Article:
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Tuesday, November 23, 2010

Computers and Doctors: Let each do what they do best

Today's reading included a number of different but related posts:
What is interesting here are A) varying approaches with respect IT to human and human to human interaction, and B) assessments of the quality of those.

So, people are miserable at data entry, whereas computers are flawless.  On the other hand, computers are only as good as people at understanding other people in the very best of cases, and getting them to do that well using traditional inputs like handwriting or voice is hard.  So, we need to spend some time thinking about how to make it easy for Healthcare providers to communicate to IT solutions.

Computers are great at search, but humans are not so good.  On the other hand, people are really good at identifying relevant stuff and thinking about alternative search strategies.  So, we need to incorporate more searching strategies into HIT and provide support for human assist.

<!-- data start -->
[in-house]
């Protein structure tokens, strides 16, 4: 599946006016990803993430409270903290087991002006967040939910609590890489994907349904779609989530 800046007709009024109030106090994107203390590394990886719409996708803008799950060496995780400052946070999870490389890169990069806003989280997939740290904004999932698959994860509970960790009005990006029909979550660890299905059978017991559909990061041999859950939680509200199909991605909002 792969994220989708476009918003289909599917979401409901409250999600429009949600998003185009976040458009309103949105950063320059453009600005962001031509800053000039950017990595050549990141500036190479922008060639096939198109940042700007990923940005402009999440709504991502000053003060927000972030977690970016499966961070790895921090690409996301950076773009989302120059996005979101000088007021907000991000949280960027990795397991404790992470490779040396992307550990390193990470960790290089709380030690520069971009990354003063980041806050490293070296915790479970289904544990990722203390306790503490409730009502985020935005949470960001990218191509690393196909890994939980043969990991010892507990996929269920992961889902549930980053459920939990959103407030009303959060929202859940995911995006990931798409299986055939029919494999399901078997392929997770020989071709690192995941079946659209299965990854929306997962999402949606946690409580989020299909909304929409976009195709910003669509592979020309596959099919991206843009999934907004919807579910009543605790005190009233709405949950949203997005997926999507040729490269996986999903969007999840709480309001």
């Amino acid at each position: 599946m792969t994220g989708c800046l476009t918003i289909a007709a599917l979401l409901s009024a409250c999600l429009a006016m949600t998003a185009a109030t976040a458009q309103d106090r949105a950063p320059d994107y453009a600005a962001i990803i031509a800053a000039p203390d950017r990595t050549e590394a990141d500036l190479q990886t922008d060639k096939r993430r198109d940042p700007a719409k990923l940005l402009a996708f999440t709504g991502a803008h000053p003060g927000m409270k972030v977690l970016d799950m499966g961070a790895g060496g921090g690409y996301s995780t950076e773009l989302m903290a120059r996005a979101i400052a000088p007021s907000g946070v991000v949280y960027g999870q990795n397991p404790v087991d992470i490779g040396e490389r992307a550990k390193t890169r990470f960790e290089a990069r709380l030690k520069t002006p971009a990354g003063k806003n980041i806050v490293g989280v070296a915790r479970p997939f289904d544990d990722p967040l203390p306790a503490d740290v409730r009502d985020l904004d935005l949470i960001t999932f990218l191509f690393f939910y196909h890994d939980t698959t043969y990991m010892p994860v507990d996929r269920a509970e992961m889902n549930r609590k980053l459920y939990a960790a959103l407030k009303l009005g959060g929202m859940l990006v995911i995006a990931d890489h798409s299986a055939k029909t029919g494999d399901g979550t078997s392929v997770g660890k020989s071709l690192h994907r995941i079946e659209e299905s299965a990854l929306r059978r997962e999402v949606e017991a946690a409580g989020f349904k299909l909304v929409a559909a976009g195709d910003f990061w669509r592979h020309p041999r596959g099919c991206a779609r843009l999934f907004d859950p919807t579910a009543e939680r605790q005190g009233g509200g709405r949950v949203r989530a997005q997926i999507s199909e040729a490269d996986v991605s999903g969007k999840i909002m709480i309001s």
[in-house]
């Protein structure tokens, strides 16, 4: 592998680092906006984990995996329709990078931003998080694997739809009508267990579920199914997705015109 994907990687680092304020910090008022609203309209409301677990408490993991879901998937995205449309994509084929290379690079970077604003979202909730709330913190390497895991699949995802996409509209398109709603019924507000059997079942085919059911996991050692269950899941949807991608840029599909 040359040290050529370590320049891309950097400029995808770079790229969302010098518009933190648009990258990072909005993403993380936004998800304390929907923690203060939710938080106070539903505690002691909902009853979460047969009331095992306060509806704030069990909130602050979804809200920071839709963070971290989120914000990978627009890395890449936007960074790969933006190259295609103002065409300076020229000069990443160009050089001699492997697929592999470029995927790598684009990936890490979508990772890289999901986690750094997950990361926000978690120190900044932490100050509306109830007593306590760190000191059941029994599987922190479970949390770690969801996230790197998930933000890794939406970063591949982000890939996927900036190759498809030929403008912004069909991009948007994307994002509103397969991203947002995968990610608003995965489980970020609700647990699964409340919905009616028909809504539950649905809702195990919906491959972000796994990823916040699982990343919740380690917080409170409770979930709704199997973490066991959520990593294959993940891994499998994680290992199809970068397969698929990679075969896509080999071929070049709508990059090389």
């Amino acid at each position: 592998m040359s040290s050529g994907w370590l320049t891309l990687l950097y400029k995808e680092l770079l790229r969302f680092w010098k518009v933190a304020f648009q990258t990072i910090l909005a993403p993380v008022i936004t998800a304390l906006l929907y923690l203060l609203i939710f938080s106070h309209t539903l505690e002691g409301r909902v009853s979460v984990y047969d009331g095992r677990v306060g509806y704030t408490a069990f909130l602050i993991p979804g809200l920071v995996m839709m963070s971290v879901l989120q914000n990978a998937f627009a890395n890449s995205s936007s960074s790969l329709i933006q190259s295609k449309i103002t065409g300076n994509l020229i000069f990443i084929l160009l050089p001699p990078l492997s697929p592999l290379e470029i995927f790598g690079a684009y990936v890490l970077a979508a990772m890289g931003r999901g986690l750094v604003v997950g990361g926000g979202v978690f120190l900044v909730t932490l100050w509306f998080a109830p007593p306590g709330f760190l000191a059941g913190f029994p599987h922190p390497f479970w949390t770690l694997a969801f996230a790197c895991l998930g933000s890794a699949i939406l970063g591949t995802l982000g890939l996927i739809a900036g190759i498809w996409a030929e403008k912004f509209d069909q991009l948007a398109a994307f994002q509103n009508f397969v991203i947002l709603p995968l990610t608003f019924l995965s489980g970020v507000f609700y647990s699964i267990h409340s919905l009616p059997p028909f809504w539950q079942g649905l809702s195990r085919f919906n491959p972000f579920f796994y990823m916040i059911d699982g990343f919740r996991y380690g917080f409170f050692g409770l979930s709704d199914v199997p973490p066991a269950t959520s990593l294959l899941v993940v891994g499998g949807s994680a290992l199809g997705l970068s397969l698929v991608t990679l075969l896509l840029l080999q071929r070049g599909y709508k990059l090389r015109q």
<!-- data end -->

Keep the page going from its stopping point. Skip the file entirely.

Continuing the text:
Computers are tireless and good at repeated interaction, but people aren't so good.  People on the other hand can pick up quite a bit from cues that computers today don't even see or hear in a single interaction. So, we need to think about what repetetive tasks we can assign to the computer, and where we need the human interaction.

The challenge in Healthcare IT is how to let each one do what it does best, and make the two talk to each other in ways that work well for both.  You hear a lot talk a lot about user interfaces, and computer interfaces, but we need to think more about the "social interface" that HIT provides (or mostly doesn't) in order for it to be really effective.


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